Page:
<div style="background-color:#000000;width:520px;"><div style="padding:4px;"><embed src="http://media.mtvnservices.com/mgid:cms:video:colbertnation.com:24039" width="512" height="288" type="application/x-shockwave-flash" allowFullScreen="true" allowScriptAccess="always" base="." flashVars=""></embed><p style="text-align:left;background-color:#FFFFFF;padding:4px;margin-top:4px;margin-bottom:0px;font-family:Arial, Helvetica, sans-serif;font-size:12px;"><b>The Colbert Report</b> <br/>Get More: <a href='http://www.colbertnation.com/full-episodes/'>Colbert Report Full Episodes</a>,<a href='http://www.indecisionforever.com/'>Political Humor & Satire Blog</a>,<a href='http://www.colbertnation.com/video'>Video Archive</a></p></div></div>

    And that brings us to tonight's word: Truthiness.

    Now I'm sure some of the word-police, the "wordanistas" over at Websters, are gonna say, "Hey, that's not a word!" Well, anybody who knows me knows that I am no fan of dictionaries or reference books. They're elitist. Constantly telling us what is or isn't true, what did or didn't happen.

    Who's Britannica to tell me the Panama Canal was finished in 1914? If I want to say it happened in 1941, that's my right.

    I don't trust books. They're all fact, no heart. And that's exactly what's pulling our country apart today. Because face it, folks, we are a divided nation. Not between Democrats or Republicans, or conservatives and liberals, or tops and bottoms. No, we are divided by those who think with their head, and those who know with their heart.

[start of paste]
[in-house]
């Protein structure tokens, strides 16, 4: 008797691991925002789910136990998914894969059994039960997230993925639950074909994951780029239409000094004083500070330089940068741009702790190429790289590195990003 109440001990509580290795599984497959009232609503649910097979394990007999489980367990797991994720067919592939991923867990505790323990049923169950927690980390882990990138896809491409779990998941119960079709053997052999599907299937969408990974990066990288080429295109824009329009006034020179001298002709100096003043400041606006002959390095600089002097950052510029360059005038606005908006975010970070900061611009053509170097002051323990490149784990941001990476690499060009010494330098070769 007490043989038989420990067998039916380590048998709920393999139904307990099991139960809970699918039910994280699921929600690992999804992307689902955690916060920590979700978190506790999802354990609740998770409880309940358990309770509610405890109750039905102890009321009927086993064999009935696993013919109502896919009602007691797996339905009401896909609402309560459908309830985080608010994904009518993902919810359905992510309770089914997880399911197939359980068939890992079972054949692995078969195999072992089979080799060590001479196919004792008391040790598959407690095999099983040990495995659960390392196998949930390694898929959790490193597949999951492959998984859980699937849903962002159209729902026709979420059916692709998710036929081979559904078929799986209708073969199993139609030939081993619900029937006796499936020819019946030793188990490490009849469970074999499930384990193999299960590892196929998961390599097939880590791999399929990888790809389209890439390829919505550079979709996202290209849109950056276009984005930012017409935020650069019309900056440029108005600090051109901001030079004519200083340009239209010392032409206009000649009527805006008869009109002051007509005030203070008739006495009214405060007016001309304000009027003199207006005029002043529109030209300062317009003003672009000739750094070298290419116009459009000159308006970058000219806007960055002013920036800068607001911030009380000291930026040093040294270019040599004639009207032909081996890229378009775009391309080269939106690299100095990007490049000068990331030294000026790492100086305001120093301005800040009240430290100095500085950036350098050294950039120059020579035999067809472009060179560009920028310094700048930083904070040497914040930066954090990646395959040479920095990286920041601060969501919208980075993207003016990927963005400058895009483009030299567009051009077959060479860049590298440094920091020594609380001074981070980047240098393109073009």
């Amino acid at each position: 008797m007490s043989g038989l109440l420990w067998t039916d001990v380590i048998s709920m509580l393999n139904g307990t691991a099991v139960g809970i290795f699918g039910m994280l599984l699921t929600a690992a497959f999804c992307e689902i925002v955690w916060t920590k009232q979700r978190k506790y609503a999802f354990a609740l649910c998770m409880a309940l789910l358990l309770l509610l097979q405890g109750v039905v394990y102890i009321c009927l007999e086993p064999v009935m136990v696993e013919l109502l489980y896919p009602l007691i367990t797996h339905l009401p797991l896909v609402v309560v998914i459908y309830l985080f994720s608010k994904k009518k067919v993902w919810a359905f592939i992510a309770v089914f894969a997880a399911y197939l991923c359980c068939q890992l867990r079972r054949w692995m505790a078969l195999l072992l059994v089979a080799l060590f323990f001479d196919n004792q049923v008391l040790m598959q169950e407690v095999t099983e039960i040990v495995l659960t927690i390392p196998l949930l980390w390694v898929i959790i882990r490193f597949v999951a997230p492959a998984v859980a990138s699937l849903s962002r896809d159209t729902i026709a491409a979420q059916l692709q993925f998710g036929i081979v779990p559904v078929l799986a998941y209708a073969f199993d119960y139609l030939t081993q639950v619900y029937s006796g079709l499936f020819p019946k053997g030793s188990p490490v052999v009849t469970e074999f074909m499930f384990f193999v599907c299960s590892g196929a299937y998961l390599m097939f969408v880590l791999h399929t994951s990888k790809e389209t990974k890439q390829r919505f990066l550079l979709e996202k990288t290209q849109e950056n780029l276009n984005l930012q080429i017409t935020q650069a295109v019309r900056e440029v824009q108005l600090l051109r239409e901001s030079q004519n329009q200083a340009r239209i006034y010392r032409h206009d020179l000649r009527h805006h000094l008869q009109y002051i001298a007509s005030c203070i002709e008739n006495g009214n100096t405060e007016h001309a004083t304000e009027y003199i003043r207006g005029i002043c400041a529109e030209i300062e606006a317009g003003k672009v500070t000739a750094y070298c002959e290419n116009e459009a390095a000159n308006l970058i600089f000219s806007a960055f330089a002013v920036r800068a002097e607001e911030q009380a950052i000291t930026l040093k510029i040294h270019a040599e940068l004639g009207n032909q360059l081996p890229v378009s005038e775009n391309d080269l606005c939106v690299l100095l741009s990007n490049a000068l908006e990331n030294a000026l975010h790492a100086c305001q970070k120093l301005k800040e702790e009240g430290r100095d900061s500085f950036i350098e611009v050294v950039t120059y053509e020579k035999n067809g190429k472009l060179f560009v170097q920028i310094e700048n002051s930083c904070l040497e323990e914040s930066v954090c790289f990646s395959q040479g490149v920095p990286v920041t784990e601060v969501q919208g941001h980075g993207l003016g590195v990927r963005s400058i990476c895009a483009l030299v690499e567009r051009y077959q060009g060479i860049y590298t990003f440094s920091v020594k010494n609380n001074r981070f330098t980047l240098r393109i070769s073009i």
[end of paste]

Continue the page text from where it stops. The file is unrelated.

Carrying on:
Consider Harriett Miers. If you think about Harriett Miers, of course her nomination's absurd! But the President didn't say he thought about his selection, he said this:

    President Bush: "I know her heart."

    Notice how he said nothing about her brain? He didn't have to. He feels the truth about Harriett Miers. And what about Iraq? If you think about it, maybe there are a few missing pieces to the rationale for war. But doesn't taking Saddam out feel like the right thing...right here in the gut? Because that's where the truth comes from, ladies and gentlemen...the gut.

    Did you know that you have more nerve endings in your stomach than in your head? Look it up. Now, somebody's gonna say "I did look that up and its wrong." Well, Mister, that's because you looked it up in a book. Next time, try looking it up in your gut. I did. And my gut tells me that's how our nervous system works.

    Now I know some of you may not trust your gut...yet. But with my help you will. The "truthiness" is, anyone can read the news to you. I promise to feel the news...at you.